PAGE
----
His books have sold over 80 million copies, most of them bought by women. They have been translated into 26 languages around the world.

Apart from English, he can also speak Afrikaans, Zulu, and some other African dialects.

In the US, where Wilbur's novel have been largely ignored in the past, his novels more than quadrupled in sales in 1996-1997.

His favourite literary character is Sean Courtney from the Courtney novels.

Wilbur's perception on his writing over the years: Perhaps my books are a little more polished, and my philosophy a little more refined. As to the taste of my readers, I still believe they love an engrossing story. That is what I am and will always be, a storyteller. The creative process never gets easier but the inspiration hasn't stopped. Writer's block is a dirty five-letter word and it doesn't apply to me at all. I have the great treasure house of Africa for stories. I'll never run out of subjects.

Wilbur's perception as an author: Sometimes I marvel that I should be paid for having so much fun!


Wilbur hates interviews: I think you can get to a stage where you have said everything possible there is to say.

Wilbur hates interviews: I think you can get to a stage where you have said everything possible there is to say.

On writing, he comments: It just naturally came - I had to do it. But there was a little break along the way. My Papa said, when I told him I wanted to be a journalist, 'Go and get a real job'. So I ended up as an accountant, but immediately went back to writing - it was in my blood, I think.

He is kind to the 50+ servants he employs at all his global residences: Anyone who has worked for us for 25 years, I buy them a house, and we educate all their children. I've got about 25 kids going to technical college.

Wilbur loves wild Africa: [As a boy, it] was just paradise for a small boy. There was endless fresh air all around you, endless space. Dogs, horses, guns, fishing rods, a constant supply of companions, in the form of small black boys. We'd go off into the bush, bird-nesting, and all the other horrific things like that - which I realize now, as a conservationist, how terrible they were!

Wilbur pursues a relatively solitary life in the bush: I feel jealous and possessive if I find car tracks less than a year old!

Wilbur has a ranch in the Karoo, South Africa. It is a giant conservation exercise, which, he says, is my way of saying thank you to Africa for all the good things I've had out of it. I bought a number of sheep stations, took all the sheep off and ring-fenced it - all 26 000 acres. I've introduced back all those species of African antelope which were there before the white man came.

Although educated at the prestigious Michaelhouse in Natal, South Africa, Wilbur doesn't look back on those days with fond memories: Times of joy and happiness were interrupted by long periods of incarceration in a boarding school, which were horrible. I was able to appreciate the freedom, after having been locked up in a boarding school.

I am a story-teller, says Smith. In literature, words are played like notes to play a symphony. I would never attempt to write literature. I wrote adventure stories...It's my job to entertain - to create illusion.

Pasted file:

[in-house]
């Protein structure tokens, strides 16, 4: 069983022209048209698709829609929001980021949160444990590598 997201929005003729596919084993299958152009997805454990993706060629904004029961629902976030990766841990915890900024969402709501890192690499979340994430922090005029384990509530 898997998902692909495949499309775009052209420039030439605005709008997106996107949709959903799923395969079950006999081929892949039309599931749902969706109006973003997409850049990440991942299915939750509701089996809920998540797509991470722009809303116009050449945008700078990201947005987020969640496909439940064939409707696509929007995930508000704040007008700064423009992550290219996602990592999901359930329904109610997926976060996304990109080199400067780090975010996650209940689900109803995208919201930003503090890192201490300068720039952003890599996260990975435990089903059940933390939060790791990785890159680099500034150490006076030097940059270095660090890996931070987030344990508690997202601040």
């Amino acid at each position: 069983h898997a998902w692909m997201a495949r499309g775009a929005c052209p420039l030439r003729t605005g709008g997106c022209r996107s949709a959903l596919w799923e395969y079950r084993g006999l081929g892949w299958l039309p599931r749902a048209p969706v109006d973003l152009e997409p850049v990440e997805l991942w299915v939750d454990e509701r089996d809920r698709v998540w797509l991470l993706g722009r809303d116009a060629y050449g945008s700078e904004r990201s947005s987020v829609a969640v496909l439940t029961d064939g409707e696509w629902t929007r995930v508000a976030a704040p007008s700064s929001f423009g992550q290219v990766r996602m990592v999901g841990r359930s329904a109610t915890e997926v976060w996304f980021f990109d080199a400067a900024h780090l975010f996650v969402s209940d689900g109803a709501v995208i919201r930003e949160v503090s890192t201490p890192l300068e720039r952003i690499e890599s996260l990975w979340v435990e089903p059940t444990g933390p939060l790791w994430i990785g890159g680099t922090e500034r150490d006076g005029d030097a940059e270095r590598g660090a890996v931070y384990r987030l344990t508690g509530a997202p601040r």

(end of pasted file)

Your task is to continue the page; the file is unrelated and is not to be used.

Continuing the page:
When asked how he would like to die, he replied: Unexpectedly. I don't want any warning beforehand. Let it happen when it must!

Wilbur drives a Toyota Land Cruiser for fun and a Rolls-Royce Silver spirit for posh. He hopes that the Rolls will last him for the rest of his life. Like an old pair of shoes, it just gets better and better the more you drive it!

His favourite author is C. S. Forester: He tells such a damn good story!

I'm an omnivorous beast,  comments Wilbur on his favourite food, but I think nice young springbok steak takes a lot of beating. I'd cook it myself the way I like it - very rare with lots of garlic - and probably serve it with a side dish of pasta.

His biggest regret is that he hasn't one... Except, he adds, I should have bought IBM shares when they were $5 each!

Wilbur firmly believes in bringing back the death penalty in South Africa. No question about it - yes! And in many cases, I'd like to be the hangman!

His first sexual experience took place at boarding school... Under the sheets. Yes - by myself!

If he could have lived in any era of time he would have chosen the period in which he has lived. It's romantic to think about living in another era, but then you wouldn't have air travel, four-wheel-drive vehicles, anti-malaria pills, awareness of health and all those good things. But you must remember that I've lived at a time when a lot of the old Africa hadn't entirely gone, so I was born at just the right time. If I'd lived a little earlier I might have been killed in World War 1, and if I'd lived a little later, I might have been killed in World War 2.

The last time he was drunk was a long time ago. I've been merry on occasions, but I've learnt to be moderate in most things.

What gets him out of bed in the morning is the promise of a new day and all it has to deliver!

He would like his eulogy at his funeral to say: THE OLD DEVIL SPENT IT ALL!


Jack Nicklaus (US golfer): His books are terrific.

Nina Bawden (UK author): Masterly storytelling.

Evening Standard: Wilbur Smith writes as forcefully as his tough characters act.

Daily Express: The world's leading adventure writer.

The Washington Post: Action is the name of Wilbur Smith's game and he is the master.

The Sunday Times: Wilbur Smith is an adept at thrilling and harrowing scenes, researches his facts, gets it all too horribly spot-on. Terribly competent... Something between Alistair Maclean and Nicholas Monsarrat.

The Scotsman: Mr Smith is a natural storyteller who moves confidently and often splendidly in his period and sustains a flow of convincing incident without repeating his excitements.

The Irish Times: A thundering good read is virtually the only way to describe Wilbur Smith's books.

Wilbur Smith